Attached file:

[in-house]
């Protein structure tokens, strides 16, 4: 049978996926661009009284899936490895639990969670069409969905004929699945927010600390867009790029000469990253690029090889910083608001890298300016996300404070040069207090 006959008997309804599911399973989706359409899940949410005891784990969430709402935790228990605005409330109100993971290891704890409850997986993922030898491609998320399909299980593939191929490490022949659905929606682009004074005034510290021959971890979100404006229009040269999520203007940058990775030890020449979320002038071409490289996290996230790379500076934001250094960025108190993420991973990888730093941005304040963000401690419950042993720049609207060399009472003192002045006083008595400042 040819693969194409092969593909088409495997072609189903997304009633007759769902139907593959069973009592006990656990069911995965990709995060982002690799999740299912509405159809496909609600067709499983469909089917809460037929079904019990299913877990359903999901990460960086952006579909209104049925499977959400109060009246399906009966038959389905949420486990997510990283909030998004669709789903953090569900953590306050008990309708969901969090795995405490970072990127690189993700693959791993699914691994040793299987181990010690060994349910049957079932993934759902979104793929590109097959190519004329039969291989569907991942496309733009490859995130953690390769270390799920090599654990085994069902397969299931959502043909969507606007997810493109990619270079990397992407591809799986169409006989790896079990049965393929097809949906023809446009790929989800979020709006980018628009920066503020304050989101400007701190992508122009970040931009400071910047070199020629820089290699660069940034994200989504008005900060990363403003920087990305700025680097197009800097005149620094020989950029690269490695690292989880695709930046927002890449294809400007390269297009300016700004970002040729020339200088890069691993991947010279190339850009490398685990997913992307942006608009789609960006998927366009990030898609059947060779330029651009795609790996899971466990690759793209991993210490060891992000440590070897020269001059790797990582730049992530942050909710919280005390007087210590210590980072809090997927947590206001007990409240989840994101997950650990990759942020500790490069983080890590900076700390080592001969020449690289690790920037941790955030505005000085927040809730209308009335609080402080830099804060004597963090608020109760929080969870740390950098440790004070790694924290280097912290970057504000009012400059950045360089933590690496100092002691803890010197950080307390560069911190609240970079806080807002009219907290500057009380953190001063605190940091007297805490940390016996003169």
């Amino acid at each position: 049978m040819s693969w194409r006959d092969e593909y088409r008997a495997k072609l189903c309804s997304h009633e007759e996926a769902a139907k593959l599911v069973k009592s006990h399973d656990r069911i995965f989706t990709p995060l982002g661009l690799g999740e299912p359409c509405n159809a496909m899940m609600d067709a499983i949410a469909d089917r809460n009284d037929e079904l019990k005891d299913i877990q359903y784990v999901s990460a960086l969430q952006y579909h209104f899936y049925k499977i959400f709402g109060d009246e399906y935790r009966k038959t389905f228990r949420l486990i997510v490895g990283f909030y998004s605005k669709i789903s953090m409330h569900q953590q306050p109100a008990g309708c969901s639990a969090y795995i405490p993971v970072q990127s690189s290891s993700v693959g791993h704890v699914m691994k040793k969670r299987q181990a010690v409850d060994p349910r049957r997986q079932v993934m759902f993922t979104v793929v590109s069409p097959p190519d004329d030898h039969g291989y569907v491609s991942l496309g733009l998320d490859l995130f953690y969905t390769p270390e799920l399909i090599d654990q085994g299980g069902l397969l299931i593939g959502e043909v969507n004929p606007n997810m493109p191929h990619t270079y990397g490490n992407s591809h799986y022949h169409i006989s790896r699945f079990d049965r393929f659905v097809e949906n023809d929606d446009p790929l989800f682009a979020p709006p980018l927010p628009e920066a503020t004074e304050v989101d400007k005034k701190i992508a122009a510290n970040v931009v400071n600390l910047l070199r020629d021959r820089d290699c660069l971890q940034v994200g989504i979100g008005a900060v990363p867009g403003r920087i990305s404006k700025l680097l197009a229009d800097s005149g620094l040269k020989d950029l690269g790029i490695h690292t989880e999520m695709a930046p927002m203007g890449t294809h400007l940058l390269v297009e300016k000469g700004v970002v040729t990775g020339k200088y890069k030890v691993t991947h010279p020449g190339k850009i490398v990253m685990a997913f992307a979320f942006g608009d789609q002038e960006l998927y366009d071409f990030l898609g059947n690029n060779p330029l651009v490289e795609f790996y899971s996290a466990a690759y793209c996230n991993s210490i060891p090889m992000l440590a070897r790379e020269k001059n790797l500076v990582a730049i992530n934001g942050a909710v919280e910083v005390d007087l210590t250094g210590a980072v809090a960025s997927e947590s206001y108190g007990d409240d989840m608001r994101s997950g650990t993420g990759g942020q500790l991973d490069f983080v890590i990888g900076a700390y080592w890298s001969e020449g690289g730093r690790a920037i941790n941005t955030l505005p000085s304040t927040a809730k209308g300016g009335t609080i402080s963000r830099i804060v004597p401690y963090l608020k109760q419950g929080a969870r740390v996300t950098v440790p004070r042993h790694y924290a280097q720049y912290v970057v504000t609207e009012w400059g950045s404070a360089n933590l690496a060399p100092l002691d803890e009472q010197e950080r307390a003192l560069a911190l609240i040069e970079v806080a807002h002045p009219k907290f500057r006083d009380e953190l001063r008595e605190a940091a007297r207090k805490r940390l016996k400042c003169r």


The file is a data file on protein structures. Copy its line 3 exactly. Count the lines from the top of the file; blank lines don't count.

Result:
């Amino acid at each position: 049978m040819s693969w194409r006959d092969e593909y088409r008997a495997k072609l189903c309804s997304h009633e007759e996926a769902a139907k593959l599911v069973k009592s006990h399973d656990r069911i995965f989706t990709p995060l982002g661009l690799g999740e299912p359409c509405n159809a496909m899940m609600d067709a499983i949410a469909d089917r809460n009284d037929e079904l019990k005891d299913i877990q359903y784990v999901s990460a960086l969430q952006y579909h209104f899936y049925k499977i959400f709402g109060d009246e399906y935790r009966k038959t389905f228990r949420l486990i997510v490895g990283f909030y998004s605005k669709i789903s953090m409330h569900q953590q306050p109100a008990g309708c969901s639990a969090y795995i405490p993971v970072q990127s690189s290891s993700v693959g791993h704890v699914m691994k040793k969670r299987q181990a010690v409850d060994p349910r049957r997986q079932v993934m759902f993922t979104v793929v590109s069409p097959p190519d004329d030898h039969g291989y569907v491609s991942l496309g733009l998320d490859l995130f953690y969905t390769p270390e799920l399909i090599d654990q085994g299980g069902l397969l299931i593939g959502e043909v969507n004929p606007n997810m493109p191929h990619t270079y990397g490490n992407s591809h799986y022949h169409i006989s790896r699945f079990d049965r393929f659905v097809e949906n023809d929606d446009p790929l989800f682009a979020p709006p980018l927010p628009e920066a503020t004074e304050v989101d400007k005034k701190i992508a122009a510290n970040v931009v400071n600390l910047l070199r020629d021959r820089d290699c660069l971890q940034v994200g989504i979100g008005a900060v990363p867009g403003r920087i990305s404006k700025l680097l197009a229009d800097s005149g620094l040269k020989d950029l690269g790029i490695h690292t989880e999520m695709a930046p927002m203007g890449t294809h400007l940058l390269v297009e300016k000469g700004v970002v040729t990775g020339k200088y890069k030890v691993t991947h010279p020449g190339k850009i490398v990253m685990a997913f992307a979320f942006g608009d789609q002038e960006l998927y366009d071409f990030l898609g059947n690029n060779p330029l651009v490289e795609f790996y899971s996290a466990a690759y793209c996230n991993s210490i060891p090889m992000l440590a070897r790379e020269k001059n790797l500076v990582a730049i992530n934001g942050a909710v919280e910083v005390d007087l210590t250094g210590a980072v809090a960025s997927e947590s206001y108190g007990d409240d989840m608001r994101s997950g650990t993420g990759g942020q500790l991973d490069f983080v890590i990888g900076a700390y080592w890298s001969e020449g690289g730093r690790a920037i941790n941005t955030l505005p000085s304040t927040a809730k209308g300016g009335t609080i402080s963000r830099i804060v004597p401690y963090l608020k109760q419950g929080a969870r740390v996300t950098v440790p004070r042993h790694y924290a280097q720049y912290v970057v504000t609207e009012w400059g950045s404070a360089n933590l690496a060399p100092l002691d803890e009472q010197e950080r307390a003192l560069a911190l609240i040069e970079v806080a807002h002045p009219k907290f500057r006083d009380e953190l001063r008595e605190a940091a007297r207090k805490r940390l016996k400042c003169r």